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Scotland’s Greenspace Map – Making Square Feet & Meters Count in an Urban Environment



[Source: Scotland Greenspace]


An ongoing planning conundrum in complex urban environments with overlays of official and informal jurisdictions and boundaries is the mapping and classification of ‘greenspace’. Someone’s ‘front yard’ is really a city’s ‘greenstreet’; a longstanding community garden may or may not achieve official recognition due to the paths of administrative process; a dilapidated park bench with one lonely, smog-chocked, dying tree holds up an environmental assessment even as the proposed project will deliver acres of new greenspace.



[Source: Scotland Greenspace]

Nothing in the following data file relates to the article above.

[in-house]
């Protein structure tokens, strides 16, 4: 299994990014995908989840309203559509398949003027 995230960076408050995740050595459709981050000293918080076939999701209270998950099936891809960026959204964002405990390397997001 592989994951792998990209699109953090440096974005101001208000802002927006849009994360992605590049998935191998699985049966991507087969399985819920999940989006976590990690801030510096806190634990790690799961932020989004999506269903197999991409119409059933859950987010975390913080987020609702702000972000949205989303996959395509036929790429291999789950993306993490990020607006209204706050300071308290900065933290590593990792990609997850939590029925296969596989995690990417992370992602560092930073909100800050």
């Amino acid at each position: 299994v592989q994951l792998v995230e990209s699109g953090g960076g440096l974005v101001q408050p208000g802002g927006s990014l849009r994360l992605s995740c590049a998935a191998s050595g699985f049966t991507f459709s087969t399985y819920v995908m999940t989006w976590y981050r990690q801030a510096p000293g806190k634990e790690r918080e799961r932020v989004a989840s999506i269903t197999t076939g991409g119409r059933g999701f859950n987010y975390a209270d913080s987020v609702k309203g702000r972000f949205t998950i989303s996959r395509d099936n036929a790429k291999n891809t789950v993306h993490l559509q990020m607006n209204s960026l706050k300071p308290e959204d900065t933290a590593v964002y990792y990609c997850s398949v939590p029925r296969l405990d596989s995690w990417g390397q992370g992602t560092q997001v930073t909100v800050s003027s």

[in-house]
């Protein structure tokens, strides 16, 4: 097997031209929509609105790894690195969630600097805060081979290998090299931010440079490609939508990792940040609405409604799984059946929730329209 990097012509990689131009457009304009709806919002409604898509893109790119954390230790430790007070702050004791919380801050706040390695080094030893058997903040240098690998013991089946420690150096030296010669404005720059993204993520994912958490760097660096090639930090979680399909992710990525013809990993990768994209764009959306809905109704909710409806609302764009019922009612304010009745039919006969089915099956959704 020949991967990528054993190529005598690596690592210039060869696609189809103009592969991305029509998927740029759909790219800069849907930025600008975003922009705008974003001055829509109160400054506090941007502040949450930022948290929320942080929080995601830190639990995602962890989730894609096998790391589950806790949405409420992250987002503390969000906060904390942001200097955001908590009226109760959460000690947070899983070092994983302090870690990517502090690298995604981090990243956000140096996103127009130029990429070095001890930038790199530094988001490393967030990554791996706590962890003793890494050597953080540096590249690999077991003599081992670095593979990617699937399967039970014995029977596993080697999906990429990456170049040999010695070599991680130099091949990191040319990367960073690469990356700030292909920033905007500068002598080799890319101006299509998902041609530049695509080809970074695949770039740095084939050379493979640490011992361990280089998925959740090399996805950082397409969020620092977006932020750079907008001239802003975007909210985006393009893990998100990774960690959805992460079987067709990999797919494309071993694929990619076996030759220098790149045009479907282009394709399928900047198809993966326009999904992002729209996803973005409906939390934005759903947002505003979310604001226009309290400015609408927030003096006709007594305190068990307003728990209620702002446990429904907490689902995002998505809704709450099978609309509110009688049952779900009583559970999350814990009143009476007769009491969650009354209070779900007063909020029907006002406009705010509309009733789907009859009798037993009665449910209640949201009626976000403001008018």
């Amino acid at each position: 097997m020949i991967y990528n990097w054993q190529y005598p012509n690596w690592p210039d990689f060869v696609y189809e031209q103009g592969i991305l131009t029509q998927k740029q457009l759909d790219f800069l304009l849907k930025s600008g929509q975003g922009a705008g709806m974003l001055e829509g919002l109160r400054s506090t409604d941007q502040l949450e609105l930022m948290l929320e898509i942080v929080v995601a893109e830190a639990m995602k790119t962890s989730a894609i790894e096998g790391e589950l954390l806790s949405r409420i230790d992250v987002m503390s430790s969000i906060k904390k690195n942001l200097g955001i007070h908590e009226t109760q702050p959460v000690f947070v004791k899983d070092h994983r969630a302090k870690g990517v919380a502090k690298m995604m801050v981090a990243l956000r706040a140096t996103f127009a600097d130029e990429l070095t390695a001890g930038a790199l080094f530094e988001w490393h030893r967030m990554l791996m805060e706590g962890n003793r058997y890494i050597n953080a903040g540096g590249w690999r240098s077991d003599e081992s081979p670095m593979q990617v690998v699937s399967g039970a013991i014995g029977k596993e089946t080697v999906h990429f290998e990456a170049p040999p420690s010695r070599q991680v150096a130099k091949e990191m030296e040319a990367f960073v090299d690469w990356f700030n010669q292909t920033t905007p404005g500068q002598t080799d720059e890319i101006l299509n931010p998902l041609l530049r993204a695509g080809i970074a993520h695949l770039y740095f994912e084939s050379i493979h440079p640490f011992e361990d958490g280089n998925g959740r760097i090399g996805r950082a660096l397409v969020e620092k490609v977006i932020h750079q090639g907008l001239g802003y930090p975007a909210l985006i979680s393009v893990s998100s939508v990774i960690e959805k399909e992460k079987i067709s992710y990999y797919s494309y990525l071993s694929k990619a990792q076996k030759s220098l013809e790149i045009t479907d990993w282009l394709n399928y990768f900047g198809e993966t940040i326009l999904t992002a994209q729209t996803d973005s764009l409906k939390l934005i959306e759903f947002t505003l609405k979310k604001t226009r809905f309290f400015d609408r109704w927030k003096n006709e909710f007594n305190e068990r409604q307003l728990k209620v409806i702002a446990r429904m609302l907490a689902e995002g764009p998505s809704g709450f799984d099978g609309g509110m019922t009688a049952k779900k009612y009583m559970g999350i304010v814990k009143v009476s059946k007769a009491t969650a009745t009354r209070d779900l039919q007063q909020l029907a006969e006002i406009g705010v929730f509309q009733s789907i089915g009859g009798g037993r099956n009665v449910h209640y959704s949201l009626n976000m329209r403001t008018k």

With this new project – Scotland’s Greenspace Map – much of the ‘gray area’ in land use classification for green space has been taken away and given over to an almost obsessive level of organization. Open Space is now degrees of ‘Amenity’, Riparian routes, Woodlands, Green access routes, Courts, Private Gardens- the classification even runs into secondary overlays. What’s even more impressive from the methodological standpoint is the sourcebook for the project. A detailed methodology for other cities to use to make greenspace matter – every square foot of it.

One of the benefits of the project from a GIS standpoint is the utilization of the Ordinance Survey base which possesses the detailed urban typology needed to capture so many classifications of green space lodged in crevices of concrete. This is a great mapping effort, and I’m looking forward to utilizing the methodology in future projects to give urban greenspace its deserved due.



[Source: Scotland Greenspace] 




[Source: Scotland Greenspace]
 

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